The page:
Daily Courier

Letters To Editor

Letters to the editor, Feb. 26, 2021

Sport shooters proud Canadians

Dear Editor:

Re: Two kinds of gun control needed (Jim Taylor column, Feb. 20):

Here’s a view from my side of the fence being a gun owner.

Hunting is a one piece of a large pie in the firearm world in Canada. And the folks I know that do hunt bring a modern firearm with them because a bolt action can’t have a follow-up shot fast enough for an ethical kill. Yes, sometimes it does happen that the animal doesn’t go down on one shot.

We have lots of shooting sports that require, in particular, AR15s, modern guns and pistols. It probably represents the majority of our community.

The AR15 is the world standard for modern shooting-sports guns. Three-gun and IPSC competitions use these firearms to compete on the world stage.

All the practice of manipulations of arms and controls are based on this rifle. Banning these guns only hurts our community of over two million — and doesn’t stop gun crime that involves firearms largely smuggled from the United States.

To add to that, Canadian gun manufacturers design guns based on input from civilians who put thousands of hours into this art form.

Many shooters live in Toronto, Vancouver, Montreal and other cities and we have very strict, strong storage and transportation laws in place already.

All firearms must be trigger locked and in a safe or cabinet for storage. Restricted ones like AR15 and pistols require that and direct route from travel from A to B. 

Taylor sees no firearm owners in the city because we can’t just carry them around openly. Locked at the trigger and locked again in a case is what is required. We do live among you and everyone else, but we don’t show it.

Furthermore each firearms owner has their criminal record checked daily to flag anyone who may have committed a violent offence.

Firearms in Canada is a $10-billion industry that involves lots of Canadians. Restrictions hurt gun stores, clubs, ranges and employment from then, and the tight community.

I encourage your columnist to talk to someone who does it as a hobby and a passion. It’s not just only a hobby it’s a lifestyle, community and heritage.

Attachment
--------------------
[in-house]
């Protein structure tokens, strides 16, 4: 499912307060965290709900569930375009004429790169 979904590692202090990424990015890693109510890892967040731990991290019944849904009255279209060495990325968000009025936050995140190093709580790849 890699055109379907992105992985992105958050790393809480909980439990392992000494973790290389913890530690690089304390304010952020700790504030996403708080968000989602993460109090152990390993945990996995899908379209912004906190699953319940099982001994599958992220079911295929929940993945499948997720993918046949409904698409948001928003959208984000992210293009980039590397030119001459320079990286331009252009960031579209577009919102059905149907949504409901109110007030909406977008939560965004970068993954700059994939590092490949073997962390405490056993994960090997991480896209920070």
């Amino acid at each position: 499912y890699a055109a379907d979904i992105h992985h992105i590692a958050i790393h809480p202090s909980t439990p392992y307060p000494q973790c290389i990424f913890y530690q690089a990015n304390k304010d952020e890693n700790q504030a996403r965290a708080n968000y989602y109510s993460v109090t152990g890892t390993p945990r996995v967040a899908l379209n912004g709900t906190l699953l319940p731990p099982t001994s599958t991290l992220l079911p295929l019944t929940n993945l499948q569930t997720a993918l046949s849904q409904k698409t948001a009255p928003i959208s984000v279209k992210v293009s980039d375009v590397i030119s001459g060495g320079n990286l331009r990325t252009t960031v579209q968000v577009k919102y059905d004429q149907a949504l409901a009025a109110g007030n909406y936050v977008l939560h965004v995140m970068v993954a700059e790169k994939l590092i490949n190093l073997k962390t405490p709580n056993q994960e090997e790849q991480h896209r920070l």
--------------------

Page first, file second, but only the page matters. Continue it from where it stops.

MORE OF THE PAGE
It’s also very Canadian! 

Ben Lee, Vancouver

Quick access to medical services

Dear Editor:

Until most of us acquire immunity following vaccination, present health orders will necessarily remain in place.

I acknowledge COVID-19 has created backlogs and inconvenienced many of us seeking medical care, but there are accessible workarounds short of visiting hospital’s emergency department.

Most medical clinics offer same-day walk-in clinic hours by phone and an in-person appointment may result if the issue requires a non-emergency physical examination.

There are other options, but I’ll speak only to those I’ve utilized. BC Healthlink (dial 811) provides 24/7 healthcare advice and is a useful first stop in determining how to proceed with a health problem.

Telus has partnered with the province through an online app called Babylon to provide a range of services, paid for by the Medical Services Plan of B.C.

The Babylon by Telus Health app is a free download with access to licensed health care professionals weekdays and weekends.

My experience using Babylon was prompt and productive. I booked a next-day online appointment with a B.C. doctor who reviewed symptoms with me and offered several solutions. I picked up a prescribed medication later that same day.

My need for medical attention along with a treatment plan was resolved in less than 24 hours. If we choose to accept and adapt, timely and expanded access to medical service is now available.

Pati Hill, Summerland

Hunters kill with less cruelty

Dear Editor:

Re: Two kinds of gun control needed (Jim Taylor column, Feb. 20):

While Taylor tries to skirt around the edges of the typical anti-gun urbanite, his bias shows through clearly in his support of the Liberals’ new, wasteful and ineffective gun control measures. They have been panned by law enforcement and even a majority of media sees it as an attempt to portray the Liberals as getting tough on gun violence, when in reality they are simply pandering for urban anti-gun votes.

Taylor states that “he tries to sympathize to some extent” with legal gun owners and hunters. He can’t understand why anyone in modern society needs to hunt wild game for food and will “never understand how hunters can derive pleasure from killing.”

Almost all hunters derive pleasure from the many days spent on wilderness roads and trails. Those of us who are lucky to be successful, derive pleasure from the beautiful, natural, antibiotic and growth hormone-free meat that sustains us and our families.

A majority handle the responsibility of killing of an animal with serious reverence and take every effort to assure a clean, quick kill in which the animal doesn’t suffer needlessly. Most experience mixed sadness and elation at the same time after being successful. Animals taken by hunters generally experience less fear than domestic animals and fowl pushed to their death along the killing chutes in the slaughterhouses.

Andy Richards, Summerland